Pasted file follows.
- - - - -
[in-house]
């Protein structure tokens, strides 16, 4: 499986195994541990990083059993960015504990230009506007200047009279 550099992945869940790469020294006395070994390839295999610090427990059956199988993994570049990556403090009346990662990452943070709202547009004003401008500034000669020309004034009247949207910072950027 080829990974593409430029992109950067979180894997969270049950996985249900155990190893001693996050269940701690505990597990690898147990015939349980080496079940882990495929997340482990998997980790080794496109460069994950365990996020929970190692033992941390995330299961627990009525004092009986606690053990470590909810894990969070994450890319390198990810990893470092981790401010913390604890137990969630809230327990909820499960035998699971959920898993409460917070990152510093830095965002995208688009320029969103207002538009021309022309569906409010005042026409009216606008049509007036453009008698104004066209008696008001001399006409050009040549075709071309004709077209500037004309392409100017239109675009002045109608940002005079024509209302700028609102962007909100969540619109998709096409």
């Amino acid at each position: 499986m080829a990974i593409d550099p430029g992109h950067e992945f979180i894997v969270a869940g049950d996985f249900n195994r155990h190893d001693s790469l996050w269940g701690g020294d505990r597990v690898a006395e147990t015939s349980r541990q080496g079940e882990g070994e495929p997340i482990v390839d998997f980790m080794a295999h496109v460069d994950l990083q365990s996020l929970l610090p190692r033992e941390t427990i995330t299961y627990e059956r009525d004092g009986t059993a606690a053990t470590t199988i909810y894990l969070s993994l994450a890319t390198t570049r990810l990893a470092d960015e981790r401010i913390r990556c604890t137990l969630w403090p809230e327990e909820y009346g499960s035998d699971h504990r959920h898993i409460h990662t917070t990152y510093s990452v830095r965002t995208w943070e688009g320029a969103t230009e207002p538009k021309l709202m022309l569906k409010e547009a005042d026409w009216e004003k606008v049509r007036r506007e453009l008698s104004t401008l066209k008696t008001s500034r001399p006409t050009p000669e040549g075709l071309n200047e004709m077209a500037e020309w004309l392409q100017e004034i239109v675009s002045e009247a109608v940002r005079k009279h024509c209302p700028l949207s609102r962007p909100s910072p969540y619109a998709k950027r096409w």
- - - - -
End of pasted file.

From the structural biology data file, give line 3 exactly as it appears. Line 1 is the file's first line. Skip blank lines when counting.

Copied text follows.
């Amino acid at each position: 499986m080829a990974i593409d550099p430029g992109h950067e992945f979180i894997v969270a869940g049950d996985f249900n195994r155990h190893d001693s790469l996050w269940g701690g020294d505990r597990v690898a006395e147990t015939s349980r541990q080496g079940e882990g070994e495929p997340i482990v390839d998997f980790m080794a295999h496109v460069d994950l990083q365990s996020l929970l610090p190692r033992e941390t427990i995330t299961y627990e059956r009525d004092g009986t059993a606690a053990t470590t199988i909810y894990l969070s993994l994450a890319t390198t570049r990810l990893a470092d960015e981790r401010i913390r990556c604890t137990l969630w403090p809230e327990e909820y009346g499960s035998d699971h504990r959920h898993i409460h990662t917070t990152y510093s990452v830095r965002t995208w943070e688009g320029a969103t230009e207002p538009k021309l709202m022309l569906k409010e547009a005042d026409w009216e004003k606008v049509r007036r506007e453009l008698s104004t401008l066209k008696t008001s500034r001399p006409t050009p000669e040549g075709l071309n200047e004709m077209a500037e020309w004309l392409q100017e004034i239109v675009s002045e009247a109608v940002r005079k009279h024509c209302p700028l949207s609102r962007p909100s910072p969540y619109a998709k950027r096409w």